STORY: Britain's attempt to become Europe’s first nation to launch satellites into space ended in bitter disappointment early on Tuesday.
Virgin Orbit said an ‘anomaly’ stopped its rocket from reaching orbit.
A crowd had gathered in the coastal town of Newquay in southwest England to cheer on the historic mission.
In the so-called "horizontal launch", a modified Boeing 747 named "Cosmic Girl" carried Virgin's LauncherOne rocket under its wing, before releasing it over the Atlantic Ocean.
Virgin Orbit, part-owned by British billionaire Richard Branson, also livestreamed the mission.
But then the company’s Director of Systems Engineering and Verification, Christopher Relf, delivered the bad news:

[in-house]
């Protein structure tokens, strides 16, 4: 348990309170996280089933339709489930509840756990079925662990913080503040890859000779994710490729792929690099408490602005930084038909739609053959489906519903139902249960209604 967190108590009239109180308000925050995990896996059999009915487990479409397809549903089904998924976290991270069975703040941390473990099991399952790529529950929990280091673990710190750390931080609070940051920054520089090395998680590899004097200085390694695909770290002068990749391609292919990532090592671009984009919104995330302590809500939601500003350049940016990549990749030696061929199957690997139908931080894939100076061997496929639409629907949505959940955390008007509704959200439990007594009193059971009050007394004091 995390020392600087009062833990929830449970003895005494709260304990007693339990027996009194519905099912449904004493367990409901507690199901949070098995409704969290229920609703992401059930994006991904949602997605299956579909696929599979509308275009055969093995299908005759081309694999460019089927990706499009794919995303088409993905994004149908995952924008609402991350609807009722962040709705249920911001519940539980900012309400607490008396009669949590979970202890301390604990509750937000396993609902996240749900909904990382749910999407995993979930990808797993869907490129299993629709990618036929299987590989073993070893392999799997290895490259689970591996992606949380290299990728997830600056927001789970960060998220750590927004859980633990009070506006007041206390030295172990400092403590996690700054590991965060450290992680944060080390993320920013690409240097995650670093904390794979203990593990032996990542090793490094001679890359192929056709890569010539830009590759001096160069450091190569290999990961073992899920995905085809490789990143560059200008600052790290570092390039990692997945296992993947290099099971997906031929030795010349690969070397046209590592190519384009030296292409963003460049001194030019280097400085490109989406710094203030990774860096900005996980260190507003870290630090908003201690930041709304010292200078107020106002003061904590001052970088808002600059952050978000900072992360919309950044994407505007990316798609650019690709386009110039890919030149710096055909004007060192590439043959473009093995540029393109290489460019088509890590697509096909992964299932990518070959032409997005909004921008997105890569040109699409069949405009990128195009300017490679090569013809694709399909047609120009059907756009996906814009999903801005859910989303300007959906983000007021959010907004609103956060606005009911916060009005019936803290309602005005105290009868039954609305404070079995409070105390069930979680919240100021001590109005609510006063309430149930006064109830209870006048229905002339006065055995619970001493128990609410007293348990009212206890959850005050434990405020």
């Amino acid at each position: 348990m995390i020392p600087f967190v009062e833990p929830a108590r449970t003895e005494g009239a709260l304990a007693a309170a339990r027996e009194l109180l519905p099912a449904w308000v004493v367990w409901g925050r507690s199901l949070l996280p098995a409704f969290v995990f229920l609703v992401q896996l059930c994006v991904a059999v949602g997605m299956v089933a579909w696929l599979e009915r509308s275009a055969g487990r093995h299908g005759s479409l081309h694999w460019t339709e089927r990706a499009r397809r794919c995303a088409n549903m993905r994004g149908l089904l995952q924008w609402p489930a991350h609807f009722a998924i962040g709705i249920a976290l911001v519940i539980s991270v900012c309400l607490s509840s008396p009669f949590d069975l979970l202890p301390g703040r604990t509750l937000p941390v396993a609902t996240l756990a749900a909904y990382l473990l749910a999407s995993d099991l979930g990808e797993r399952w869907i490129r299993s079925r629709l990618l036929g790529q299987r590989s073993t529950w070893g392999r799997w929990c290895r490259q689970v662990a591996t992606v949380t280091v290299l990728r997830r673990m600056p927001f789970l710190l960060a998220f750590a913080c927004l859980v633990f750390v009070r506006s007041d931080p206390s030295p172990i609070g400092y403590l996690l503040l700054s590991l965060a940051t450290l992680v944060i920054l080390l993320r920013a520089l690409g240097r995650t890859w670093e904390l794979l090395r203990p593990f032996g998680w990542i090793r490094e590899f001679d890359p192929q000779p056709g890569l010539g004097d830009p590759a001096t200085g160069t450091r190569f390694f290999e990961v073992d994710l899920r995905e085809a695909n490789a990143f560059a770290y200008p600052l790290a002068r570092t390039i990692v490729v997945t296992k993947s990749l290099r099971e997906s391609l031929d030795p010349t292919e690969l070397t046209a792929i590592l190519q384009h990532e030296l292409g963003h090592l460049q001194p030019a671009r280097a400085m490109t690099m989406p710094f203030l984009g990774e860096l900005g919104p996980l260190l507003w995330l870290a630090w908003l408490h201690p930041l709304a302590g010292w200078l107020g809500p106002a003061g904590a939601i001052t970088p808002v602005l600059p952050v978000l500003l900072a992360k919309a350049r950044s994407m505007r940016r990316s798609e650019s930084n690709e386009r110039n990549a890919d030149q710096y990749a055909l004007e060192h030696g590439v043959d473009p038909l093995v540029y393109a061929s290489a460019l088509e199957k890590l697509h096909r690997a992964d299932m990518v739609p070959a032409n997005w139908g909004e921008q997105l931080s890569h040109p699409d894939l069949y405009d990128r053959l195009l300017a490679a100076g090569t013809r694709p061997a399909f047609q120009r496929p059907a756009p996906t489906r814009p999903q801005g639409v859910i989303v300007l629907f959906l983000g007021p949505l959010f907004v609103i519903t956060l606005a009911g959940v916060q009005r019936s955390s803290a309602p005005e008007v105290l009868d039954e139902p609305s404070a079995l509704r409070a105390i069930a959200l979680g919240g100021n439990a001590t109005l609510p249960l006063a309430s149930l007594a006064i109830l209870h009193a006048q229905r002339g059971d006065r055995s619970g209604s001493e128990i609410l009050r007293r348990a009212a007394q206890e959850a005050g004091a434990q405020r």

"It appears that LauncherOne has suffered an anomaly, which will prevent us from reaching orbit. We are looking at the information and data that we have gotten."
The company later said the "Cosmic Girl" carrier and its crew had safely returned to Newquay spaceport, but gave no further detail on the status of the rocket and its payload of nine satellites.
The UK Space Agency’s Commercial Space Director Matt Archer said a first stage burn had taken the rocket into space.
But the second stage engine had a "technical anomaly and didn't reach the required orbit."
Archer said the British government, Virgin Orbit and other parties involved will investigate the failure of the mission -- which was the company's first outside its U.S. base.
He called it “disappointing”, but added, “we will continue to press on and we will get there in the end.”